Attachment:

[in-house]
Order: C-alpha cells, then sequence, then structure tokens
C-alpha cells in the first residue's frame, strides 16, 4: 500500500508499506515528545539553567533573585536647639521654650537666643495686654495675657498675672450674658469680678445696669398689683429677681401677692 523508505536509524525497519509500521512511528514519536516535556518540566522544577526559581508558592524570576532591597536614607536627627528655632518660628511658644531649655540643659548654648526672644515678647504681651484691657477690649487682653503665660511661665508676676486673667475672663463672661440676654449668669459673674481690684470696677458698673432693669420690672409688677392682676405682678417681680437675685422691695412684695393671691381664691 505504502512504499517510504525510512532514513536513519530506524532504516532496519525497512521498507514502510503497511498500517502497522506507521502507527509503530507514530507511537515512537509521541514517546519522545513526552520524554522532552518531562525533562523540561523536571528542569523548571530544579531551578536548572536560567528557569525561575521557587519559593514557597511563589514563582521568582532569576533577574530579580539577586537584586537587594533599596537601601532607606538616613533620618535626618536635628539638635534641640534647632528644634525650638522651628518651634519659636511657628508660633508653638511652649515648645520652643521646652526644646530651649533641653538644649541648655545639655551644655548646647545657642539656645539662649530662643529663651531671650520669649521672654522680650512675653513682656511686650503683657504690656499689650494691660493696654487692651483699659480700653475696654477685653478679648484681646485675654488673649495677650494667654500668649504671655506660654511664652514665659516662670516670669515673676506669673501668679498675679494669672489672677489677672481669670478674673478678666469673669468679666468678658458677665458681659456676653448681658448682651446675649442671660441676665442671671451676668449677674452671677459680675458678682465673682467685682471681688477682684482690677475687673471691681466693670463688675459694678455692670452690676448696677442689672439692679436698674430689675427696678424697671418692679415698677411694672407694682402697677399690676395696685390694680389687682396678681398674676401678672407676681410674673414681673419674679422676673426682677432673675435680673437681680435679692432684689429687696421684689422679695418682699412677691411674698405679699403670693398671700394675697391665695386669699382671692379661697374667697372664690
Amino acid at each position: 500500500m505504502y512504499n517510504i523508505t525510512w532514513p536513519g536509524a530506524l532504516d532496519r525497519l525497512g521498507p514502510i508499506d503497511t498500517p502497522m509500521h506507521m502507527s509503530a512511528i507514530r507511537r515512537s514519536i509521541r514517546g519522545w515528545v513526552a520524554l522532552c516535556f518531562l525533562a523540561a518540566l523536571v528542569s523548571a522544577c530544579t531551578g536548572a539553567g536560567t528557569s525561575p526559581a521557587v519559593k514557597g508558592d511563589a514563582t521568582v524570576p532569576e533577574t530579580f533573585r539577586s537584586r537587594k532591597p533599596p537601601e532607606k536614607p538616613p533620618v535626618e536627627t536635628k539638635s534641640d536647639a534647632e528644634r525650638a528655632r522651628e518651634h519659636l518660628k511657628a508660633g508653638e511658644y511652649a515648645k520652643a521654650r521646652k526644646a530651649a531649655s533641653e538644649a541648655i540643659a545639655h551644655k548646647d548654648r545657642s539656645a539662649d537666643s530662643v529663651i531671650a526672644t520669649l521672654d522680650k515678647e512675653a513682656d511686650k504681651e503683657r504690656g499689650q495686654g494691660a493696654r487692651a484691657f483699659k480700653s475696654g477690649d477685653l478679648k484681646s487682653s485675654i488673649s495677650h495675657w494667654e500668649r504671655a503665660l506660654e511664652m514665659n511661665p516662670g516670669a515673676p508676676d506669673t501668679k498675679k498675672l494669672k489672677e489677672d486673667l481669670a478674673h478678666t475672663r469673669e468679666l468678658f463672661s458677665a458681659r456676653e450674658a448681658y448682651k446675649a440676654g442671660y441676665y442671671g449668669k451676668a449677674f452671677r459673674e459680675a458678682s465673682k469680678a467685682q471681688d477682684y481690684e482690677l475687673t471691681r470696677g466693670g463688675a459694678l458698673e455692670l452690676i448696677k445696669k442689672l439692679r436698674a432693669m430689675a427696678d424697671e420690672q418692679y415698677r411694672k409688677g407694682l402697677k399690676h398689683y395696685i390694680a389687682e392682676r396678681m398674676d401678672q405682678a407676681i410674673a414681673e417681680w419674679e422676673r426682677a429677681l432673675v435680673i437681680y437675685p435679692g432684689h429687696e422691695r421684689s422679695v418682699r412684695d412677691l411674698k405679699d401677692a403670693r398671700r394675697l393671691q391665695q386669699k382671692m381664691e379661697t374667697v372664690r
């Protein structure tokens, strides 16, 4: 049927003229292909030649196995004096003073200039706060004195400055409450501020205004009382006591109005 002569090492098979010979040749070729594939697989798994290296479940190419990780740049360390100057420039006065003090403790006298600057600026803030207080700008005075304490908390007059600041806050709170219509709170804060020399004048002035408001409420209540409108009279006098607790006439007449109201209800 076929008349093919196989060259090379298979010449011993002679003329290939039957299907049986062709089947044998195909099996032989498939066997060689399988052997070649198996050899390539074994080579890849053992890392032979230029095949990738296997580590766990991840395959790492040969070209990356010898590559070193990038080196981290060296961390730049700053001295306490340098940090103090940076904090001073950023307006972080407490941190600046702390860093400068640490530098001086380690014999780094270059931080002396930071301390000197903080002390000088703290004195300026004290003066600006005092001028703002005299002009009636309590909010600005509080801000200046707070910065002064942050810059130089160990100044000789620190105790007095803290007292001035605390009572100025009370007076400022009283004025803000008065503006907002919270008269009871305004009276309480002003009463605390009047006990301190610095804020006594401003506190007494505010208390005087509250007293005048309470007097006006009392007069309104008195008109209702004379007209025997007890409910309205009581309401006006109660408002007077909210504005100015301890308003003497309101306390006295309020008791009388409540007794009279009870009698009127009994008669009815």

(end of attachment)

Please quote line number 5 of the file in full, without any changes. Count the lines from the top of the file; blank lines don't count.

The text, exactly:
């Protein structure tokens, strides 16, 4: 049927003229292909030649196995004096003073200039706060004195400055409450501020205004009382006591109005 002569090492098979010979040749070729594939697989798994290296479940190419990780740049360390100057420039006065003090403790006298600057600026803030207080700008005075304490908390007059600041806050709170219509709170804060020399004048002035408001409420209540409108009279006098607790006439007449109201209800 076929008349093919196989060259090379298979010449011993002679003329290939039957299907049986062709089947044998195909099996032989498939066997060689399988052997070649198996050899390539074994080579890849053992890392032979230029095949990738296997580590766990991840395959790492040969070209990356010898590559070193990038080196981290060296961390730049700053001295306490340098940090103090940076904090001073950023307006972080407490941190600046702390860093400068640490530098001086380690014999780094270059931080002396930071301390000197903080002390000088703290004195300026004290003066600006005092001028703002005299002009009636309590909010600005509080801000200046707070910065002064942050810059130089160990100044000789620190105790007095803290007292001035605390009572100025009370007076400022009283004025803000008065503006907002919270008269009871305004009276309480002003009463605390009047006990301190610095804020006594401003506190007494505010208390005087509250007293005048309470007097006006009392007069309104008195008109209702004379007209025997007890409910309205009581309401006006109660408002007077909210504005100015301890308003003497309101306390006295309020008791009388409540007794009279009870009698009127009994008669009815």